Their first showdown of the London Olympics went to Lochte in a runaway on the opening night of the swimming competition. This one figures to be a lot closer.
The American stars compete against each other for the last time in the 200-meter individual medley on Thursday night. Lochte qualified fastest in 1 minute, 56.13 seconds. Phelps was 98-hundredths of a second back in third.
“We love racing against each other,” said Phelps, who plans to retire after the games. “Neither one of us likes to lose. I like to say we bring out the best in one another.”
In between them again is Laszlo Cseh of Hungary. He’s been the perennial also-ran in the last two Olympics, taking bronze behind Phelps at the 2004 Athens Games and silver four years ago in Beijing when Phelps won and Lochte was third.
Phelps could accomplish one more bit of history on Day 6 at the pool. A victory would make him the first male swimmer to win an individual event in three consecutive Olympics. Japanese star Kosuke Kitajima failed to defend either of his titles in the 100 or 200 breaststrokes, leaving Phelps a chance to accomplish the feat.
He missed on his first two tries at a threepeat, finishing fourth in the 400 IM (Lochte won) and second in the 200 butterfly.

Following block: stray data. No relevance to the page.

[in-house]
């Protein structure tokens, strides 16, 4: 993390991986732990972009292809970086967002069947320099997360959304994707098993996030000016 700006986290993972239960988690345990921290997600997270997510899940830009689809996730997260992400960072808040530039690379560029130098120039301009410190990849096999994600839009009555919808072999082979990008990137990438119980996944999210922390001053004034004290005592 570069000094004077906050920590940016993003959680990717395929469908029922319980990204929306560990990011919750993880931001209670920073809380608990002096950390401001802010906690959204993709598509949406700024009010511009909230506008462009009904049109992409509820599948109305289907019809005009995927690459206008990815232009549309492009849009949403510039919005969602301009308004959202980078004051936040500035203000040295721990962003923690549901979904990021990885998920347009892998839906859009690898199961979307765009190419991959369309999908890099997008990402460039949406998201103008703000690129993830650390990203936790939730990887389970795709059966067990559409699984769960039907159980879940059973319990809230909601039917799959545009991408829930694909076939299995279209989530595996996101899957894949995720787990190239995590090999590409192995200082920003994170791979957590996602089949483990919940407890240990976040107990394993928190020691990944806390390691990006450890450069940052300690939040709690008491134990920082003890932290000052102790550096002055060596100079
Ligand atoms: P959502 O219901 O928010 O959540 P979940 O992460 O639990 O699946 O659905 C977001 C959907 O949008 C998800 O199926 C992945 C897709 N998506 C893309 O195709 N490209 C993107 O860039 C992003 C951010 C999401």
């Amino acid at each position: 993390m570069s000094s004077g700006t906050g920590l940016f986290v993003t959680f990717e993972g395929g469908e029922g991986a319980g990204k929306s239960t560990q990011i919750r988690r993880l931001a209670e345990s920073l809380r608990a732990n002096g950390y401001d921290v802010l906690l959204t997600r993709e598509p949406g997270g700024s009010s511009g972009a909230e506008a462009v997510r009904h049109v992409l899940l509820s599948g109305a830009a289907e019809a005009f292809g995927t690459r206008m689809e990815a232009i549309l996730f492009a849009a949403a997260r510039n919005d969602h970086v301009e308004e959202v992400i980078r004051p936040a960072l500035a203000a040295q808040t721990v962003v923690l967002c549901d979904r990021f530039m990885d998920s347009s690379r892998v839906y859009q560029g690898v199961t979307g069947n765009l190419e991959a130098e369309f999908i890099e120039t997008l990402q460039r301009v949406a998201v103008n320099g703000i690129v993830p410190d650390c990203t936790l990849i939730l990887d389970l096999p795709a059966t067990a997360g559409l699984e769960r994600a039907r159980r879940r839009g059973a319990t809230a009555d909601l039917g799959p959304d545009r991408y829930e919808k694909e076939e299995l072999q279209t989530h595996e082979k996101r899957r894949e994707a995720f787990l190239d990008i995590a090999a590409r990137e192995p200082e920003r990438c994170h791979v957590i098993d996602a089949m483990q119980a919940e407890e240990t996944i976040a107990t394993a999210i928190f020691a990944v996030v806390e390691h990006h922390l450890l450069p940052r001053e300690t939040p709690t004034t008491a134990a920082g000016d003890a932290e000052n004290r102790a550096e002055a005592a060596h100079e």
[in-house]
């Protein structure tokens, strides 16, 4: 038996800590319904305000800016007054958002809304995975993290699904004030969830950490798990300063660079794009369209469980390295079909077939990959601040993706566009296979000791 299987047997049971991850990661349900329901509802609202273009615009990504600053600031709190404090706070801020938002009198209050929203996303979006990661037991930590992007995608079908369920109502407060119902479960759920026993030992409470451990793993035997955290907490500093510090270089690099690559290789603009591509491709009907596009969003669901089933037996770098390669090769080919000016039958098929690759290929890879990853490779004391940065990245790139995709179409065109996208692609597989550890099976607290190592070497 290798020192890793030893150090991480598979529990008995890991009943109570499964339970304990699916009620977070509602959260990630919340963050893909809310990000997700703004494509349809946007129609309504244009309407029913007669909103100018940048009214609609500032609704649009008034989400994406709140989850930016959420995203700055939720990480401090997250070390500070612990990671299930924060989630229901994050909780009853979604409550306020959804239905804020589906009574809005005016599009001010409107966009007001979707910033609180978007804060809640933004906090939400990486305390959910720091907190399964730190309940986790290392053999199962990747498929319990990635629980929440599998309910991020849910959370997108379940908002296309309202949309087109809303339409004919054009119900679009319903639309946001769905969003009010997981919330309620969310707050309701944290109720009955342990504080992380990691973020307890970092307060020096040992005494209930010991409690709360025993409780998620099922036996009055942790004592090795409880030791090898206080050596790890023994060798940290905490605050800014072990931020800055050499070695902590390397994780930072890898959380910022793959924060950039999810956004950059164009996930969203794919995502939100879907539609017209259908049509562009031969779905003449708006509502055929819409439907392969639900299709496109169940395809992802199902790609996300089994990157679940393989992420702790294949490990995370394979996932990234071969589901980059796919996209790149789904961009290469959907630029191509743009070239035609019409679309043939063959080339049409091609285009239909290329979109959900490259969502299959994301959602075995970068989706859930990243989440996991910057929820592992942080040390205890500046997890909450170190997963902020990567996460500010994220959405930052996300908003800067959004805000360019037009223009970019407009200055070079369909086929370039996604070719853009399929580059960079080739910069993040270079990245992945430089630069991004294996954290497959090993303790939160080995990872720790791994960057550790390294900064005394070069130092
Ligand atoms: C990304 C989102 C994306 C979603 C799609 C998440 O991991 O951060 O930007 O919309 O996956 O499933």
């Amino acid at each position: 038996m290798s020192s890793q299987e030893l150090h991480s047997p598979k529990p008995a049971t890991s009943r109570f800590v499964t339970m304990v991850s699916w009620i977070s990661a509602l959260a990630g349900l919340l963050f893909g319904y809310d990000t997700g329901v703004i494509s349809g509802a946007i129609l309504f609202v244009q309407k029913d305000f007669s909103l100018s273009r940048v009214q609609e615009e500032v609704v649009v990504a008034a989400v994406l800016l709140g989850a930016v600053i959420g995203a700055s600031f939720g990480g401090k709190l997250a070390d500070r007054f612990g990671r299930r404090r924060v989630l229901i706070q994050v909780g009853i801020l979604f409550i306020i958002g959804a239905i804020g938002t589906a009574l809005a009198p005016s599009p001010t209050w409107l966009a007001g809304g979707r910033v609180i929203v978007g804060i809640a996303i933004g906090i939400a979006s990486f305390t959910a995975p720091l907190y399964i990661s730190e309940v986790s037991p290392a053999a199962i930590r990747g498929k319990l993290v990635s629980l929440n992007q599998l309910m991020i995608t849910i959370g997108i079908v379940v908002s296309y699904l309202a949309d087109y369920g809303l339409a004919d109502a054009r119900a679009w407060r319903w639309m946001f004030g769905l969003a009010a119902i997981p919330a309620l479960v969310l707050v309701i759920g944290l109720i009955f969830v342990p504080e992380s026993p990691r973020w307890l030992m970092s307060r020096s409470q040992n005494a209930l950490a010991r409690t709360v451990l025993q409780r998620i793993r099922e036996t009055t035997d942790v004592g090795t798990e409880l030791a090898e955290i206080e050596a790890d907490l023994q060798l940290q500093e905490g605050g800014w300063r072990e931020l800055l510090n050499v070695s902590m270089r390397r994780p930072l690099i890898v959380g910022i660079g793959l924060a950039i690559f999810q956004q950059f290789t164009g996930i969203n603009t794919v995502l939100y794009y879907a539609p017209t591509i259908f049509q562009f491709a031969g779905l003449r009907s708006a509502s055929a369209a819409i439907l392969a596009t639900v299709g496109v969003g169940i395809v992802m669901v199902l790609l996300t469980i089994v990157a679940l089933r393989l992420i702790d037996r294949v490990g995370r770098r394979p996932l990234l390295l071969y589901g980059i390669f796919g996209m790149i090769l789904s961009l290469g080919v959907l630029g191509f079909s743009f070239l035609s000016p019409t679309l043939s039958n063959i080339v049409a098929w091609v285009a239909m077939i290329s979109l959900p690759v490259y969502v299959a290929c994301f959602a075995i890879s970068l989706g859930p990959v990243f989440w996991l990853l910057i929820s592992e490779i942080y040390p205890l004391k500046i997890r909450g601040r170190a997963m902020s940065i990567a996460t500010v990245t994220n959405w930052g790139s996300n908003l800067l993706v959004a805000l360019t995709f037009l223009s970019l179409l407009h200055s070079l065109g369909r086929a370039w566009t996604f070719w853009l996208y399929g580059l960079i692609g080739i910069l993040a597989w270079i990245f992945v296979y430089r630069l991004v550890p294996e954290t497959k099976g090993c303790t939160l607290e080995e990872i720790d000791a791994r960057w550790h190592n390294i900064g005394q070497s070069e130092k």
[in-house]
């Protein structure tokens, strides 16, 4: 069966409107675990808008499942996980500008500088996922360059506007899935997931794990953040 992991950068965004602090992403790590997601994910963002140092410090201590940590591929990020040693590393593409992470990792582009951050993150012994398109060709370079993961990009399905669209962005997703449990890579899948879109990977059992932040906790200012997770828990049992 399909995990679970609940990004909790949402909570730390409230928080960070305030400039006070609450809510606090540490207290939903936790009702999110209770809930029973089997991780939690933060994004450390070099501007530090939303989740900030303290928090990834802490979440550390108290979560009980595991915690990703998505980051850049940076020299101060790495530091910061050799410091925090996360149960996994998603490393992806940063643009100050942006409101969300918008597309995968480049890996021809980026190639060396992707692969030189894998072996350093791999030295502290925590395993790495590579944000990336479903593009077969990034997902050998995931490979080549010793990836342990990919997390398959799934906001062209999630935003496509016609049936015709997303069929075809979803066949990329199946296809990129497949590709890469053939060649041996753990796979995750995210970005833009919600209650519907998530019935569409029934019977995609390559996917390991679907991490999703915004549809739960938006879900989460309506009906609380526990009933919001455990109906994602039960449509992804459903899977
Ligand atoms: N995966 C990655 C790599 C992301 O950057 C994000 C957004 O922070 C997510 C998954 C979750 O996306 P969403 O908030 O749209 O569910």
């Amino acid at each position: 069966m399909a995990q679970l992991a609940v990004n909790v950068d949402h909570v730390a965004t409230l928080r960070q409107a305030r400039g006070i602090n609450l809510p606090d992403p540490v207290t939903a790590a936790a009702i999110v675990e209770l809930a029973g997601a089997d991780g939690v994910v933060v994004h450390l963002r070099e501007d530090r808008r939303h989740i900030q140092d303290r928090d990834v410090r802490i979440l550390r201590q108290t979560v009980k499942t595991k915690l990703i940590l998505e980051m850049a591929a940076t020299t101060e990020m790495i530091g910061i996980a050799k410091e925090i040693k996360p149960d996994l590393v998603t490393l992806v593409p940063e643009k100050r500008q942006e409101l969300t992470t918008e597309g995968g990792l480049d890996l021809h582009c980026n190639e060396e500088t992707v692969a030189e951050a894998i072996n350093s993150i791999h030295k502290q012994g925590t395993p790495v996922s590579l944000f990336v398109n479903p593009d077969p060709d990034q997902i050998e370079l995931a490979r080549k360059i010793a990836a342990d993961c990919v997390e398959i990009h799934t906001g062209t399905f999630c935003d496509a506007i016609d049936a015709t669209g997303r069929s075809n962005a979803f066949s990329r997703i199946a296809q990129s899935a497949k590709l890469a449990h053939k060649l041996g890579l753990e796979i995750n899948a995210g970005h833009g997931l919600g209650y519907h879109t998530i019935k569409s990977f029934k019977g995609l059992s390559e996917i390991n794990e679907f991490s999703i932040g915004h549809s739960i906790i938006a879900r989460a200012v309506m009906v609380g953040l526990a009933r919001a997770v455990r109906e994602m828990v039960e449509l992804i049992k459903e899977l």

Lochte has a busy schedule on what could be a big night for the U.S. He’ll try to defend his title in the 200 backstroke final, with teammate Tyler Clary pressuring him as the fastest qualifier. Then a short time later, Lochte returns for the 200 IM final.
Leading off the night will be Rebecca Soni in the 200 breaststroke final. The American broke the world record in the semifinals with a time of 2:20.00 on Wednesday and will be the heavy favorite to win her second straight Olympic gold medal.
“It’s been four years since I swam close to that fast so it’s great to be back on top like that,” she said. “I’m excited to have one more race. I felt good so all I have to do is feel about the same and hopefully I can go a little faster.”
The night wraps up with a new champion being crowned in the women’s 100 freestyle final, an all-out sprint to the wall featuring Ranomi Kromowidjojo of the Netherlands and American teenager Missy Franklin.
Kromowidjojo set an Olympic record of 53.05 seconds in the semifinals. Melanie Schlanger of Australia was second-quickest at 53.38 and Franklin was third in 53.59. Defending champion Britta Steffen of Germany failed to make the final.
The U.S. team continued its strong showing with victories by Nathan Adrian in the 100 free and the team of Franklin, Dana Vollmer, Shannon Vreeland and Allison Schmitt in the 4x200 free relay on Wednesday.
Adrian won a thrilling race that came down to the end. He got to the wall one-hundredth of a second ahead of James “The Missile” Magnussen of Australia, becoming the first American to win the 100 free since Matt Biondi at the 1988 Seoul Olympics.
Adrian hit the wall in 47.52 to Magnussen’s 47.53. Brent Hayden of Canada took the bronze in 47.80, his country’s first-ever medal in the event.